There’s something about seeing someone you love stare death in the face and voice regrets that leads to pondering life’s big questions. At least, there’s something about my father nearing the end of his life and talking about his regrets that has got me thinking deeply.
Isn’t it strange how much we dwell on what we think we’ve done wrong, on where we think we aren’t good enough, on what we need to improve? These are not just the concerns of one old man: Western society is obsessed with improvement. I told my father that all that he might have said or done that caused hurt was far outweighed by the kindness and love that he gave and gives. (He is in hospital because he could hardly walk due to anaemia caused by cancer, yet his biggest concern is how hard this is on my mother.)
But as I told my father to think about his kindness, it also got me thinking about where I did the same thing. In what way did I focus on where I wasn’t enough? For instance, why did I beat myself for feeling fear about promoting this blog or my books, or about sending writing out to agents or editors? I’d been telling myself for years – and other people had been telling me too – that I had to get over this fear and just do it. Sometimes I’d feel the fear and do it anyway. Sometimes I’d have success, sometimes I’d have rejections. (Okay, like most writers, more often I’d have rejections.) But the fear remained.
And here’s the thing: I knew already that trying to get rid of fear (or any emotion) doesn’t work. I even knew that doing something doesn’t necessarily stop you feeling fear – otherwise actors would stop getting nervous before stepping onto the stage and my kids would have stopped feeling nervous about entering swimming contests. They’ve given up entering them now, but they never got over the fear. Of course, some things do get easier with time. The first day of a new school term isn’t quite so nerve-wracking as the first day of school, or after you’ve been in a job for a while it seems easier (for most people, most of the time.) But it’s a fallacy to think that all you have to do is do it, and the fear dissolves.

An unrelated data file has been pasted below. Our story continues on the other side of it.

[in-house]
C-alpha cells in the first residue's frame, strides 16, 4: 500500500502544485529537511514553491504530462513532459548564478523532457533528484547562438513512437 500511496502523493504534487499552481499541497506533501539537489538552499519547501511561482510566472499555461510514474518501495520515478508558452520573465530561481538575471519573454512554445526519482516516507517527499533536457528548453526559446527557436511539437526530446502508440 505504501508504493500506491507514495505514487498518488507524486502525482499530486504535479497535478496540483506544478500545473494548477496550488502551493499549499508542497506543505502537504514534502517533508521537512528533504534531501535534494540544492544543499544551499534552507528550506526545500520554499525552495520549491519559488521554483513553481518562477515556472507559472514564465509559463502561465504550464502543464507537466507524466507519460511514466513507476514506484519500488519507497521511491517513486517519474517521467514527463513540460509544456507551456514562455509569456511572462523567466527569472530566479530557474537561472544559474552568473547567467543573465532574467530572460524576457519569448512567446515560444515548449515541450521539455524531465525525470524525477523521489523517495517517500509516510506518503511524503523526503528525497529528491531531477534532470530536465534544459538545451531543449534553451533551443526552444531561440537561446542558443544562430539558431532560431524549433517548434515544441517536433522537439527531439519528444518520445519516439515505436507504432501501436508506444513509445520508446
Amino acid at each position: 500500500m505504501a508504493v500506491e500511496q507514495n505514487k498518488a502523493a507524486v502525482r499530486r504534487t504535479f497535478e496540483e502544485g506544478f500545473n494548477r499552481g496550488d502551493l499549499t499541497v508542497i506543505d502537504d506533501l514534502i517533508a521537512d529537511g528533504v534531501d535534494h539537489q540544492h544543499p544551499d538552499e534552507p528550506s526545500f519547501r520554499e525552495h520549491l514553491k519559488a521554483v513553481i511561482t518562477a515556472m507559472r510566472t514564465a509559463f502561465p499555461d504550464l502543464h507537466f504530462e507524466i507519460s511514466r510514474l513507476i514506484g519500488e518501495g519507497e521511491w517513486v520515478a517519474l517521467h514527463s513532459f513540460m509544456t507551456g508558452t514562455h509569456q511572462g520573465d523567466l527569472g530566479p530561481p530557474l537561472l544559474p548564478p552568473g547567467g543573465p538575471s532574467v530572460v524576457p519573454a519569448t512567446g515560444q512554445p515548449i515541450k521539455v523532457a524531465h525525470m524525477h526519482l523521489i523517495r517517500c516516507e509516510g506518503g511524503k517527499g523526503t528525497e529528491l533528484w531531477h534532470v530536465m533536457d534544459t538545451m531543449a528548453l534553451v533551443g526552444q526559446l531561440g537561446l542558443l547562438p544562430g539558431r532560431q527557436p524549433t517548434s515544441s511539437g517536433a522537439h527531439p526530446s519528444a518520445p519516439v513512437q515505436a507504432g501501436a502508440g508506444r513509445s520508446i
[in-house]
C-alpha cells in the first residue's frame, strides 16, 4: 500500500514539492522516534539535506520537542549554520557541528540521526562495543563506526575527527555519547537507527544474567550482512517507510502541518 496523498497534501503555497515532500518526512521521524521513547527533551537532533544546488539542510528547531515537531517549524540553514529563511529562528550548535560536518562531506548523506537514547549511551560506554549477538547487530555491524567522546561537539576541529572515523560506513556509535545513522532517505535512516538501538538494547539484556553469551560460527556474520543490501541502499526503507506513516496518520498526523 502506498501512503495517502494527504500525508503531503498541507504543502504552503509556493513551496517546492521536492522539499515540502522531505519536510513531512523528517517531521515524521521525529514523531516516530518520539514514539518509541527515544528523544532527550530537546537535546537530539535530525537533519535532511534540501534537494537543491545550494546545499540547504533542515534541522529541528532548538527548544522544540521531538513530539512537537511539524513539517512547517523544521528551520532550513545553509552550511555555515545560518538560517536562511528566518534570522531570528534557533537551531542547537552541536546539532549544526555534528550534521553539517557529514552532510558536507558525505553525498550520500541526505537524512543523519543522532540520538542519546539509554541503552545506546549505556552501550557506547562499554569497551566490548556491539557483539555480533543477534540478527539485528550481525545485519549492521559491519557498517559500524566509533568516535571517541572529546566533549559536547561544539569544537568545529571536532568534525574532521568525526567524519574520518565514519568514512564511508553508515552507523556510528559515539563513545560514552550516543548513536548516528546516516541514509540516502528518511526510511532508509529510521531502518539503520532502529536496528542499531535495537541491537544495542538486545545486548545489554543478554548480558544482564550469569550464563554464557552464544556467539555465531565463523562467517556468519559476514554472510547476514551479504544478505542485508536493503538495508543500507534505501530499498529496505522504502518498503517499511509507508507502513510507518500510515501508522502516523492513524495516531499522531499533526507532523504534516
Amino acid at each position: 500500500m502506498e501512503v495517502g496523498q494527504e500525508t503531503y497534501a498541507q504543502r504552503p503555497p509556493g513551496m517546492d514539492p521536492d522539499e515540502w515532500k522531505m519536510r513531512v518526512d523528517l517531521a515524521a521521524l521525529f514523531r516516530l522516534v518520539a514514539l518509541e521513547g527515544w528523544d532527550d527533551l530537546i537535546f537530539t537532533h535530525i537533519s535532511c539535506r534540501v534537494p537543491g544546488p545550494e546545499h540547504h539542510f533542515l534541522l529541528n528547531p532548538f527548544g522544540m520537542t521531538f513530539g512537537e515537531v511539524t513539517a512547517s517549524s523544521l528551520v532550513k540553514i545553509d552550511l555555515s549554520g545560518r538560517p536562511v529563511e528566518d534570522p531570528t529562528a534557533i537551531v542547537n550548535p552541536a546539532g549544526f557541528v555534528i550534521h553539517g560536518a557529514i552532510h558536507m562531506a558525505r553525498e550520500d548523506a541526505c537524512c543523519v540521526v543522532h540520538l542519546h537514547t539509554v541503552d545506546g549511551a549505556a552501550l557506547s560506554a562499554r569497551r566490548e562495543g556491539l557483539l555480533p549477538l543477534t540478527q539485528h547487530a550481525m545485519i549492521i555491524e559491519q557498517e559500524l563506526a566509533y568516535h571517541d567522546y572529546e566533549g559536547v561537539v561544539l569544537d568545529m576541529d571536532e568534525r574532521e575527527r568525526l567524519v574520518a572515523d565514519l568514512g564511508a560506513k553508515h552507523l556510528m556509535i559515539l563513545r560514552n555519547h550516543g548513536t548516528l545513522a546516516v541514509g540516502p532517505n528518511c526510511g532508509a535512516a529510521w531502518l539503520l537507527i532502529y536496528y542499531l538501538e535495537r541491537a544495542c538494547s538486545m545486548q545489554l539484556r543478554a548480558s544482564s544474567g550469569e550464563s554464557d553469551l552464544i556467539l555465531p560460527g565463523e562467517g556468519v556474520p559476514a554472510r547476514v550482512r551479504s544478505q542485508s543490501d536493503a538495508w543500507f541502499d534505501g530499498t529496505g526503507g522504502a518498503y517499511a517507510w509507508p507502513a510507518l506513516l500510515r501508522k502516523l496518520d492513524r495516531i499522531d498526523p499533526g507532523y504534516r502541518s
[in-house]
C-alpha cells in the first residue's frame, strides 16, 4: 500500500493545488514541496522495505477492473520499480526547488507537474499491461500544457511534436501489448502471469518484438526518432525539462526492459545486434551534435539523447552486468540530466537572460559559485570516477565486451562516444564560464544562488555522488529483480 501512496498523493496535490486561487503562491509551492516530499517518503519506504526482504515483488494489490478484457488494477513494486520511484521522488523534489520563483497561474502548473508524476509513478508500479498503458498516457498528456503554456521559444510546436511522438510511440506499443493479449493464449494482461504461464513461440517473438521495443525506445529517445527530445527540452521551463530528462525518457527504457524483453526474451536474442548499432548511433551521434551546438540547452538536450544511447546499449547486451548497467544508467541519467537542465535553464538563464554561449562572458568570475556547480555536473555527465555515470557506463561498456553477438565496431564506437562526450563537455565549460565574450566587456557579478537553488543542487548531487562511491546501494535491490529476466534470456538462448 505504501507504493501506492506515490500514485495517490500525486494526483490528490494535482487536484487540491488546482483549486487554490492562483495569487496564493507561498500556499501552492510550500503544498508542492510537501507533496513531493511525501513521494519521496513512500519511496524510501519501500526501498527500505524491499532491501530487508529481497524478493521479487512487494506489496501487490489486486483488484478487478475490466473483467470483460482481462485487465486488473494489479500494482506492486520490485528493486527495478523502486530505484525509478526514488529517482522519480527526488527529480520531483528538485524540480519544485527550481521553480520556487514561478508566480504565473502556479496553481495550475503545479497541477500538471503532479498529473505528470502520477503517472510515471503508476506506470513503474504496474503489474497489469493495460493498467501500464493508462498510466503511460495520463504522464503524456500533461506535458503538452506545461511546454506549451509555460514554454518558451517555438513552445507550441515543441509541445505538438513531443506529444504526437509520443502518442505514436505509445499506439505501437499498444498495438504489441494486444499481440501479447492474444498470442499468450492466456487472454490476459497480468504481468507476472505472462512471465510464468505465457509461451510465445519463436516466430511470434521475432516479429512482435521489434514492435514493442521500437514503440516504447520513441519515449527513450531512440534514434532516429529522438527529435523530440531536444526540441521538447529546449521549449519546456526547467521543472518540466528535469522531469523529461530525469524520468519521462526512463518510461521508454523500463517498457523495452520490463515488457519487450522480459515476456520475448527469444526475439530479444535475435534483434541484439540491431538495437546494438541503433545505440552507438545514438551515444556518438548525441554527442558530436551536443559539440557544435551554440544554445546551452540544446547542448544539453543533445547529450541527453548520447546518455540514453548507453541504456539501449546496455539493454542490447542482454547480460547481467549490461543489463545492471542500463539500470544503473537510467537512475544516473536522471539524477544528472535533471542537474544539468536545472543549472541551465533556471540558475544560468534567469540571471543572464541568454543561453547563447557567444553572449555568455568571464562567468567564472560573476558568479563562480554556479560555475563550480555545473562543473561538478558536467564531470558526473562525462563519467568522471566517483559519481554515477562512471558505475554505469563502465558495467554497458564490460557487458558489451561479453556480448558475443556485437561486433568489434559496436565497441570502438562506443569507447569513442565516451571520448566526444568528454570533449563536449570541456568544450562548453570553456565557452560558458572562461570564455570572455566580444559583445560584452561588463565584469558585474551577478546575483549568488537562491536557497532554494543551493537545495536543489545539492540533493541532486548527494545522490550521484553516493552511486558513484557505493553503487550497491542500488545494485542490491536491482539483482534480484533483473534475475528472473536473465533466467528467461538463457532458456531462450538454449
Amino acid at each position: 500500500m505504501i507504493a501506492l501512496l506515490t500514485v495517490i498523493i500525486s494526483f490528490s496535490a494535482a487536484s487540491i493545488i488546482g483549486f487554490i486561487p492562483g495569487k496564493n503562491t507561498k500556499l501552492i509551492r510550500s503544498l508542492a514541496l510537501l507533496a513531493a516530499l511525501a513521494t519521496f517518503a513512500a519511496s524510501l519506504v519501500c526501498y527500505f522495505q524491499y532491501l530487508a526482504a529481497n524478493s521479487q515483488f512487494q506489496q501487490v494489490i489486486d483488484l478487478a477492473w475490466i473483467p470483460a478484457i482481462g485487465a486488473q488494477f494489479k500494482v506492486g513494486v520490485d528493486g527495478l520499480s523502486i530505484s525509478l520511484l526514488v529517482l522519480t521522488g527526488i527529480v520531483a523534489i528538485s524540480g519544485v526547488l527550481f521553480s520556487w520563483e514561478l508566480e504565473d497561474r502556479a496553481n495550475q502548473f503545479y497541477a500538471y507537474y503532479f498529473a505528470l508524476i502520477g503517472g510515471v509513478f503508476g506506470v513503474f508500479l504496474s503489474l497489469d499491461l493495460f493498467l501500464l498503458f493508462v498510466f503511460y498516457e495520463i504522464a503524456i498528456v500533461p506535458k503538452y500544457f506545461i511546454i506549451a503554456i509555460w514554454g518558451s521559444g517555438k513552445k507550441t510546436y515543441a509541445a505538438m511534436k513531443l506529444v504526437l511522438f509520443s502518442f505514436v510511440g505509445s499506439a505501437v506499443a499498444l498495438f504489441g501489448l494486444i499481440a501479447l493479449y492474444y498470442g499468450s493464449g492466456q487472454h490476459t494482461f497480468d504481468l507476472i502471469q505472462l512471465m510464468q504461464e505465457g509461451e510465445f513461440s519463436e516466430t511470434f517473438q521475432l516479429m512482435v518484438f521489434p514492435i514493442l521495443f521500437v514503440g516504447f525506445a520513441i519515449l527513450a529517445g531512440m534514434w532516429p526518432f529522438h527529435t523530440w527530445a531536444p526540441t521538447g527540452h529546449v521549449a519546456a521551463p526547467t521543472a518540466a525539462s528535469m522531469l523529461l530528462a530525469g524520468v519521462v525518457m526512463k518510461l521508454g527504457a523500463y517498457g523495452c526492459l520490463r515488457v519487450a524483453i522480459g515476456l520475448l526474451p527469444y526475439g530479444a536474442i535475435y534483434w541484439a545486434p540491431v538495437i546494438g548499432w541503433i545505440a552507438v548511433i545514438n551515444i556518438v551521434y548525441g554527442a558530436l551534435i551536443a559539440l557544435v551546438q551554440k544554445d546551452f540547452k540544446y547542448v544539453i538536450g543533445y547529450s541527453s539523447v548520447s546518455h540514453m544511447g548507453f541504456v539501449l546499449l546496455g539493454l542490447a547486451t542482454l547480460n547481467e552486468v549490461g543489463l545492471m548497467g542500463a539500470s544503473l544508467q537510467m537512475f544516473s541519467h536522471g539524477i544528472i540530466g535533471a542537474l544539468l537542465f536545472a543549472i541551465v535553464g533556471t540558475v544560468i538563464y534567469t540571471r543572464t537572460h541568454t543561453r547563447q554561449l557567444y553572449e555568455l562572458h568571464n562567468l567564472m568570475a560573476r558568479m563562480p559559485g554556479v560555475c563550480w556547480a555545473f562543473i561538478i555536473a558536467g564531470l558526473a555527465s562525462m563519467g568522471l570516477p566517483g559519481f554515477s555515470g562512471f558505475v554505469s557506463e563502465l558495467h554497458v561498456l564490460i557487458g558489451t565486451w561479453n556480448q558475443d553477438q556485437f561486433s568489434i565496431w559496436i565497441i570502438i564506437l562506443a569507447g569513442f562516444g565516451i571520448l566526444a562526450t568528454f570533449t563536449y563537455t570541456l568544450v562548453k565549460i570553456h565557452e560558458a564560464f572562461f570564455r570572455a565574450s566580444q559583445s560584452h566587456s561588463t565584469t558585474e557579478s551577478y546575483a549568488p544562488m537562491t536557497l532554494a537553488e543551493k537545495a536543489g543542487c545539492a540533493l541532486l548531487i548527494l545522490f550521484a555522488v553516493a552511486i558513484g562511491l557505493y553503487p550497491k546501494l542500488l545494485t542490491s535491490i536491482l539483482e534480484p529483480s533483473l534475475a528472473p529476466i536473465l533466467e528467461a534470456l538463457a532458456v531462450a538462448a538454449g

So, instead of trying to force myself past my fears, I’ve begun to look at them differently. What if they are actually telling me something? What if it’s time to look more deeply at why I write? Time to notice what my deeper desires are? Do I want fame and fortune or do I want to connect with people? Is the urge to write just a drive over which we have little control? Should my writing be for entertainment only, or should it convey a deeper meaning?
I don’t as yet have answers to all these questions, and I’m fine with that. I do know that for me, writing has to be about connection, and about enhancing our experiences of life. I have no desire to write something that makes anyone think they need to buck up and do better, or to tell anyone how they should live. But I do want to offer possibilities for hope, to show that with compassion and love we can all be our best selves rather than our worst selves. And I don’t even like that last sentence much, because it suggests good and bad and I don’t believe people are good or bad. So, perhaps it’s not so much about being our best selves as our authentic selves. That includes the darker parts of us.
Learning to be authentic is definitely part of why I write. I often find that changes occur in my writing before they occur in my general life. Writing helps me understand myself and other people better – and to accept or allow how we are. Several years ago, when I was working towards my MA, I got bogged down with one character. My workshop group said he was one-dimensional, so I changed him. Then my tutors said I’d paid too much attention to other people’s opinions and the character had lost his intensity. This was true, and for a while I thought I’d lost him completely. In a novel that has no villains, this guy is the closest any of them come to “bad guy.” But when I set out to write the novel he had no redeeming qualities. That’s no doubt why people called him one dimensional. I’ll be honest – back then I initially felt reluctant to changing him. I wanted him to be my revenge on the “bad guys” I’d dated.